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    Saumell, Yaimarelis; Sanchez, Lizet; González, Sandra; Ortiz, Ramón; Medina, Edadny; Galán, Yaima; Lage, Agustin

    2017-12-01

    Despite improvements in surgical techniques and treatments introduced into clinical practice, the overall survival of patients with esophageal squamous cell carcinoma remains low. Several epidermal growth factor receptor inhibitors are being evaluated in the context of clinical trials, but there is little evidence of effectiveness in real-world conditions. This study aimed at assessing the effectiveness of nimotuzumab combined with onco-specific treatment in Cuban real-life patients with locally advanced or metastatic esophageal squamous cell carcinoma. A comparative and retrospective effectiveness study was performed. The 93 patients treated with nimotuzumab were matched, with use of propensity score matching, with patients who received a diagnosis of locally advanced or metastatic squamous cell carcinoma of the esophagus in three Cuban provinces reported between 2011 and 2015 to the National Cancer Registry. The Kaplan-Meier method was used to estimate event-time distributions. Log-rank statistics were used for comparisons of overall survival between groups. A two-component mixture model assuming a Weibull distribution was fitted to assess the effect of nimotuzumab on short-term and long-term survival populations. There was an increase in median overall survival in patients treated with nimotuzumab (11.9 months versus 6.5 months without treatment) and an increase in the 1-year survival rate (54.0% versus 21.9% without treatment). The 2-year survival rates were 21.1% for patients treated with nimotuzumab and 0% in the untreated cohort. There were statistically significant differences in survival between groups treated and not treated with nimotuzumab, both in the short-term survival population (6.0 months vs 4.0 months, p = 0.009) and in the long-term survival population (18.0 months vs 11.0 months, p = 0.001). Our study shows that nimotuzumab treatment concurrent with chemoradiotherapy increases the survival of real-world patients with locally advanced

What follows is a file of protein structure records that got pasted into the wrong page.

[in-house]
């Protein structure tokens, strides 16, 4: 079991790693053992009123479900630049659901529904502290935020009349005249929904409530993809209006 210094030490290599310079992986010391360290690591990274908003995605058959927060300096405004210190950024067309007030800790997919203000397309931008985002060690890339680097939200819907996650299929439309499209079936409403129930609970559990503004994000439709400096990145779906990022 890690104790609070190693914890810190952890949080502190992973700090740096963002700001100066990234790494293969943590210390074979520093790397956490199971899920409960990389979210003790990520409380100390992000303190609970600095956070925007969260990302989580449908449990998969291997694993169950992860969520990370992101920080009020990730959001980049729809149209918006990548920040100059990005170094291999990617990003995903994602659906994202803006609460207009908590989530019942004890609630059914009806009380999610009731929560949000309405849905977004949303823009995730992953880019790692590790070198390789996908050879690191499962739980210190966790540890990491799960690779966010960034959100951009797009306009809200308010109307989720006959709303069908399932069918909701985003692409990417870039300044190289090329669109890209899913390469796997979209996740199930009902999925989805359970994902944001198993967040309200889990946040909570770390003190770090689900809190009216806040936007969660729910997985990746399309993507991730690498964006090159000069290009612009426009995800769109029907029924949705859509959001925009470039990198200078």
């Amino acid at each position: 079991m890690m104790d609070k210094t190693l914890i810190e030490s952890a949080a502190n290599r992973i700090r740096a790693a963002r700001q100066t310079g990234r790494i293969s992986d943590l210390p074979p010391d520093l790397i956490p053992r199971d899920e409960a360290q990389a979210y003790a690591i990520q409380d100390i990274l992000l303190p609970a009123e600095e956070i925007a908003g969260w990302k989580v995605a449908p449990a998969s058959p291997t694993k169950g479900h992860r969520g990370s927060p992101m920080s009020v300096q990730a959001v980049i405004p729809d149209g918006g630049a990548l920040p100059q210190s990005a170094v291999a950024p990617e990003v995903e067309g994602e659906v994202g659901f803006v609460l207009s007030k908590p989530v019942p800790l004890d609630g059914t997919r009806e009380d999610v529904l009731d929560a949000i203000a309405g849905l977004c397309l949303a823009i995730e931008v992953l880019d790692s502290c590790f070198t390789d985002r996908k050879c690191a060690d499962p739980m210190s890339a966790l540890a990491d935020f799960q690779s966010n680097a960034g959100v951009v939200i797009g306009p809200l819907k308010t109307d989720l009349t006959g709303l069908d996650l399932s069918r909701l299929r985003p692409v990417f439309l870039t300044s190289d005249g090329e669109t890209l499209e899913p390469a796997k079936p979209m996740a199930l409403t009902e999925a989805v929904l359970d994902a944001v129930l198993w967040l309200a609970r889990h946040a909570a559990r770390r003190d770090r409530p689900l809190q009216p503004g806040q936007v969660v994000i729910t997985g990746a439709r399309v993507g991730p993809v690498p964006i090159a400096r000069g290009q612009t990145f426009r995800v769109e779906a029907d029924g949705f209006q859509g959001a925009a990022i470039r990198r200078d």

5. Prognostic value of p53 mutations in patients with locally advanced esophageal carcinoma treated with definitive chemoradiotherapy

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    Ito, Tomohiro; Kaneko, Kazuhiro; Makino, Reiko; Ito, Hiroaki; Konishi, Kazuo; Kurahashi, Toshinori; Kitahara, Tadashi; Mitamura, Keiji [Showa Univ., Tokyo (Japan). School of Medicine

    2001-05-01

    A significant correlation has been found between p53 mutation and response to chemotherapy or radiotherapy. To determine the prognostic value of p53 mutation in patients with locally advanced esophageal carcinoma treated with definitive chemoradiotherapy, p53 mutation was analyzed using the biopsied specimens taken for diagnosis. Concurrent chemoradiotherapy was performed for 40 patients with severe dysphagia caused by esophageal squamous cell carcinoma associated with T3 or T4 disease. Chemotherapy consisted of protracted infusion of 5-fluorouracil, combined with an infusion of cisplatinum. Radiation treatment of the mediastinum was administered concomitantly with chemotherapy. The p53 gene mutation was detected by fluorescence-based polymerase chain reaction single-strand conformation polymorphism (PCR-SSCP) methods. DNA sequences were determined for DNA fragments with shifted peaks by SSCP methods. Of the 40 patients, 15 had T3 disease and 25 had T4 disease; 11 patients had M1 lymph node (LYM) disease. Of the 40 patients, 13 (33%) achieved a complete response. The median survival time was 14 months, and the 2-year survival rate was 20%. Among the 40 tumor samples, p53 mutation was detected in 24 tumors (60%). The survival rate in the 24 patients with p53 mutation did not differ significantly from that in the 16 patients without p53 mutation. In contrast, the 15 patients with T3 disease survived longer than the 25 patients with T4 disease (P=0.016); however, the survival rate in the 11 patients with M1 LYM disease did not differ significantly from that in the 29 patients without M1 LYM disease. Concurrent chemoradiotherapy is potentially curative for locally advanced esophageal carcinoma, but p53 genetic abnormality has no impact on prognosis. (author)

  6. Prognostic value of p53 mutations in patients with locally advanced esophageal carcinoma treated with definitive chemoradiotherapy

    International Nuclear Information System (INIS)

    Ito, Tomohiro; Kaneko, Kazuhiro; Makino, Reiko; Ito, Hiroaki; Konishi, Kazuo; Kurahashi, Toshinori; Kitahara, Tadashi; Mitamura, Keiji

    2001-01-01